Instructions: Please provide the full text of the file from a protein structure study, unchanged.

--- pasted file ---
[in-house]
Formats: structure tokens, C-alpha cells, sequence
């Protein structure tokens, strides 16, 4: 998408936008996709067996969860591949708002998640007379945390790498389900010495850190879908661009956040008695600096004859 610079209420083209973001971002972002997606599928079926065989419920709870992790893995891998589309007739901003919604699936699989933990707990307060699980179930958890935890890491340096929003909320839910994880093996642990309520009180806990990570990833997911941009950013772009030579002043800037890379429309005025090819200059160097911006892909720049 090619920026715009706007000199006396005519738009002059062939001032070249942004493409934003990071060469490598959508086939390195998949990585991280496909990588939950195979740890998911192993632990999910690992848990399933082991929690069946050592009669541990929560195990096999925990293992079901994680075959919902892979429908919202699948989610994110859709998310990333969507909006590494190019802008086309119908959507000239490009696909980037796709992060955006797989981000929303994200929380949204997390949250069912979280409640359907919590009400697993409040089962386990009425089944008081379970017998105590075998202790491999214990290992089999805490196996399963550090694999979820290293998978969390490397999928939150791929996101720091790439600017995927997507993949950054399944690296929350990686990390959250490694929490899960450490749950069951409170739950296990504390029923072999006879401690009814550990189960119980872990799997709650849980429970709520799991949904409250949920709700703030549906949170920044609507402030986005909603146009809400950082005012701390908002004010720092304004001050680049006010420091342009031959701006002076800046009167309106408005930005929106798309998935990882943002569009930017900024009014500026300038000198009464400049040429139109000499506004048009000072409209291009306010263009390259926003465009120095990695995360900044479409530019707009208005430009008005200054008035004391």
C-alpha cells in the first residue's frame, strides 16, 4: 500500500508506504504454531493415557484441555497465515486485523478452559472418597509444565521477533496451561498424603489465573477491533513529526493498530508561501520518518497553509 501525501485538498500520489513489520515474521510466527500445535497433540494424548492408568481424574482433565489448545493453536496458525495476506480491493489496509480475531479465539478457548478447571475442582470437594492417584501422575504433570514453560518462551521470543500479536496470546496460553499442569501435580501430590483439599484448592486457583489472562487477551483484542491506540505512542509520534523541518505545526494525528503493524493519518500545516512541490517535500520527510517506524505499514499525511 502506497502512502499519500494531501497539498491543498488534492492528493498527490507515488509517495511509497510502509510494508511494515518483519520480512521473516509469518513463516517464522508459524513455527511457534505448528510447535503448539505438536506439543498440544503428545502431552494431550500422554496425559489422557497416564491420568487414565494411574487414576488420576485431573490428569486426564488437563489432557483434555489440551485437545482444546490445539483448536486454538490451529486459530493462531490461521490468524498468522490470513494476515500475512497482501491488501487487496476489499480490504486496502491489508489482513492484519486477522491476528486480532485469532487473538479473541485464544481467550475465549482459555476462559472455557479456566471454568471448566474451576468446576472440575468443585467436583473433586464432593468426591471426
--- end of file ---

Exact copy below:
[in-house]
Formats: structure tokens, C-alpha cells, sequence
């Protein structure tokens, strides 16, 4: 998408936008996709067996969860591949708002998640007379945390790498389900010495850190879908661009956040008695600096004859 610079209420083209973001971002972002997606599928079926065989419920709870992790893995891998589309007739901003919604699936699989933990707990307060699980179930958890935890890491340096929003909320839910994880093996642990309520009180806990990570990833997911941009950013772009030579002043800037890379429309005025090819200059160097911006892909720049 090619920026715009706007000199006396005519738009002059062939001032070249942004493409934003990071060469490598959508086939390195998949990585991280496909990588939950195979740890998911192993632990999910690992848990399933082991929690069946050592009669541990929560195990096999925990293992079901994680075959919902892979429908919202699948989610994110859709998310990333969507909006590494190019802008086309119908959507000239490009696909980037796709992060955006797989981000929303994200929380949204997390949250069912979280409640359907919590009400697993409040089962386990009425089944008081379970017998105590075998202790491999214990290992089999805490196996399963550090694999979820290293998978969390490397999928939150791929996101720091790439600017995927997507993949950054399944690296929350990686990390959250490694929490899960450490749950069951409170739950296990504390029923072999006879401690009814550990189960119980872990799997709650849980429970709520799991949904409250949920709700703030549906949170920044609507402030986005909603146009809400950082005012701390908002004010720092304004001050680049006010420091342009031959701006002076800046009167309106408005930005929106798309998935990882943002569009930017900024009014500026300038000198009464400049040429139109000499506004048009000072409209291009306010263009390259926003465009120095990695995360900044479409530019707009208005430009008005200054008035004391």
C-alpha cells in the first residue's frame, strides 16, 4: 500500500508506504504454531493415557484441555497465515486485523478452559472418597509444565521477533496451561498424603489465573477491533513529526493498530508561501520518518497553509 501525501485538498500520489513489520515474521510466527500445535497433540494424548492408568481424574482433565489448545493453536496458525495476506480491493489496509480475531479465539478457548478447571475442582470437594492417584501422575504433570514453560518462551521470543500479536496470546496460553499442569501435580501430590483439599484448592486457583489472562487477551483484542491506540505512542509520534523541518505545526494525528503493524493519518500545516512541490517535500520527510517506524505499514499525511 502506497502512502499519500494531501497539498491543498488534492492528493498527490507515488509517495511509497510502509510494508511494515518483519520480512521473516509469518513463516517464522508459524513455527511457534505448528510447535503448539505438536506439543498440544503428545502431552494431550500422554496425559489422557497416564491420568487414565494411574487414576488420576485431573490428569486426564488437563489432557483434555489440551485437545482444546490445539483448536486454538490451529486459530493462531490461521490468524498468522490470513494476515500475512497482501491488501487487496476489499480490504486496502491489508489482513492484519486477522491476528486480532485469532487473538479473541485464544481467550475465549482459555476462559472455557479456566471454568471448566474451576468446576472440575468443585467436583473433586464432593468426591471426